If it’s no longer safe or reasonable for your loved one to live at home, he or she may find moving to a new place to be a difficult adjustment.
Multiple surveys suggest that America’s elderly would prefer to “age in place.” In other words, these individuals would like to spend the rest of their lives living in their current homes or neighborhoods. Unfortunately, at some point most seniors do have to move.
Older Americans move for a variety of reasons, but regardless of the reason, older individuals often relocate because the new environment is more attractive. A new residential area can be more attractive because it:
- Is closer to family and friends
- Offers a better climate
- Offers continuity of lifestyle or culture
- Offers better or needed health care options
- Provides access to recreation or leisure activities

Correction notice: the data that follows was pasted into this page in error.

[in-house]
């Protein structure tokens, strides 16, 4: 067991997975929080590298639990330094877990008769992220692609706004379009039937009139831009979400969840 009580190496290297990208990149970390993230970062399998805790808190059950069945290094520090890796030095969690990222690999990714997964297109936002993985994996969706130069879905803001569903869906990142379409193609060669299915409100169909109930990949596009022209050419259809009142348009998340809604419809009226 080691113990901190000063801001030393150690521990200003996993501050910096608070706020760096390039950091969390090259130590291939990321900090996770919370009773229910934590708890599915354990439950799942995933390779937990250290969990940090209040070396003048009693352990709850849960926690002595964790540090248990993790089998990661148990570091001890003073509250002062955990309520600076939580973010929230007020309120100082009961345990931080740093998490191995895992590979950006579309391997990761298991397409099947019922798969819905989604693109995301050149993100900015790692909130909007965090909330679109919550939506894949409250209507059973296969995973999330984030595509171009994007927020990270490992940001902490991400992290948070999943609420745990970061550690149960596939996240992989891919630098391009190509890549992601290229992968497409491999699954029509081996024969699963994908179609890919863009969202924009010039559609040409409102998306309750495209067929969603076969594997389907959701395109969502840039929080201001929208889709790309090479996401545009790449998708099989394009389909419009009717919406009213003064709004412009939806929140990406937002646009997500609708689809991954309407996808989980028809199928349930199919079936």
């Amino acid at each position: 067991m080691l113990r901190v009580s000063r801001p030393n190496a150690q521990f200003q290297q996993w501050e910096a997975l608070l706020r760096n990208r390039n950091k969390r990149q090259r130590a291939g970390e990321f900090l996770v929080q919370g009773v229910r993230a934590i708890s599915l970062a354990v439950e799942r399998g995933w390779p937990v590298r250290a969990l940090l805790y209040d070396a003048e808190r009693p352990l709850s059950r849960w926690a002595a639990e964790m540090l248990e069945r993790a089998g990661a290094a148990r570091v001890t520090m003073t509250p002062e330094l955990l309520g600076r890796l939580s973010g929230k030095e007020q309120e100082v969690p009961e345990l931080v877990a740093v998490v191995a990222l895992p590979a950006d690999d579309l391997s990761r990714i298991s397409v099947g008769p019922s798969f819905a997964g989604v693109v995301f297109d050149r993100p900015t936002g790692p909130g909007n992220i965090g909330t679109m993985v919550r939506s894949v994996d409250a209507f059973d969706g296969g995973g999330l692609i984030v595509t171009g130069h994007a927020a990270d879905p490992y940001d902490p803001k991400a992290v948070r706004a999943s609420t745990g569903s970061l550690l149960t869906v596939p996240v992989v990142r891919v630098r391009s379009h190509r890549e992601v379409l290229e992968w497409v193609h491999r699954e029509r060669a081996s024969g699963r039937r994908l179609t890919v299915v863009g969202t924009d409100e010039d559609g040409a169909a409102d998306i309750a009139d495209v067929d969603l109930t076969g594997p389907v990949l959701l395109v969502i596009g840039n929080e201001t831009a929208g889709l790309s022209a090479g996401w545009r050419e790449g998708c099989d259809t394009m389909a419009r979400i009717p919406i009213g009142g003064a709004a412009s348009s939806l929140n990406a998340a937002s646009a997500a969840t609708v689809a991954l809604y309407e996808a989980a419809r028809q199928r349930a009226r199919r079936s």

Before your loved one decides to relocate, you should discuss the following questions with him or her:
- Should you relocate?
- Where are you going to relocate?
- Who will help you with any business or financial questions that you have?
- Will you regret leaving here?
If your loved one has decided to move, make sure that he or she understands that negative emotions are a normal part of relocation—even if an individual wants to move. These emotions might include:
- Idealization of the old environment
To help your loved one adjust, communicate about his or her new surroundings and help him or her to make these more familiar. Find out how your loved one feels about his or her:
- Ability to have visitors in the new environment
- Sense of security or safety in the new environment
- Sense of control in the new environment
- Privacy in the new environment
- Accessibility to the new environment
- Own ability to make his or her environment better
Help your loved one locate community services to assist in adapting to the new environment. Possible community services include:
- Employment services
- Home-delivered meals
- Home maintenance
- Housecleaning services
- Medical and dental services
- Legal services
- Outpatient clinics
- Protective or safety services
- Recreational services
- Rehabilitation facilities
- Senior centers
- Transportation options
- Volunteer opportunities
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